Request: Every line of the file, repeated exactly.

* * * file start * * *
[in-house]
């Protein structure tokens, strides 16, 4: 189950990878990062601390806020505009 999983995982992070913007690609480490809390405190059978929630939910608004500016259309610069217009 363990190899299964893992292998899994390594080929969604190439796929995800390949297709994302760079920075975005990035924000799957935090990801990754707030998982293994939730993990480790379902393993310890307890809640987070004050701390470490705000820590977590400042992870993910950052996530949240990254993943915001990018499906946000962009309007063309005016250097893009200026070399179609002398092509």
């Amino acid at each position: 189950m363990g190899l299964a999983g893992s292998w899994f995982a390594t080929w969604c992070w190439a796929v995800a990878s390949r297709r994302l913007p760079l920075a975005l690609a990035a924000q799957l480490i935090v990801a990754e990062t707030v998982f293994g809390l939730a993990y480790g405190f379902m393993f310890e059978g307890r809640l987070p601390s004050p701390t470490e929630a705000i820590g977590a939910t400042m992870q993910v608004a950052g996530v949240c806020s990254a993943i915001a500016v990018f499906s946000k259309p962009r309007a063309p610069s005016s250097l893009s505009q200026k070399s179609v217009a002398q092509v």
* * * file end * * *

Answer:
[in-house]
């Protein structure tokens, strides 16, 4: 189950990878990062601390806020505009 999983995982992070913007690609480490809390405190059978929630939910608004500016259309610069217009 363990190899299964893992292998899994390594080929969604190439796929995800390949297709994302760079920075975005990035924000799957935090990801990754707030998982293994939730993990480790379902393993310890307890809640987070004050701390470490705000820590977590400042992870993910950052996530949240990254993943915001990018499906946000962009309007063309005016250097893009200026070399179609002398092509």
């Amino acid at each position: 189950m363990g190899l299964a999983g893992s292998w899994f995982a390594t080929w969604c992070w190439a796929v995800a990878s390949r297709r994302l913007p760079l920075a975005l690609a990035a924000q799957l480490i935090v990801a990754e990062t707030v998982f293994g809390l939730a993990y480790g405190f379902m393993f310890e059978g307890r809640l987070p601390s004050p701390t470490e929630a705000i820590g977590a939910t400042m992870q993910v608004a950052g996530v949240c806020s990254a993943i915001a500016v990018f499906s946000k259309p962009r309007a063309p610069s005016s250097l893009s505009q200026k070399s179609v217009a002398q092509v």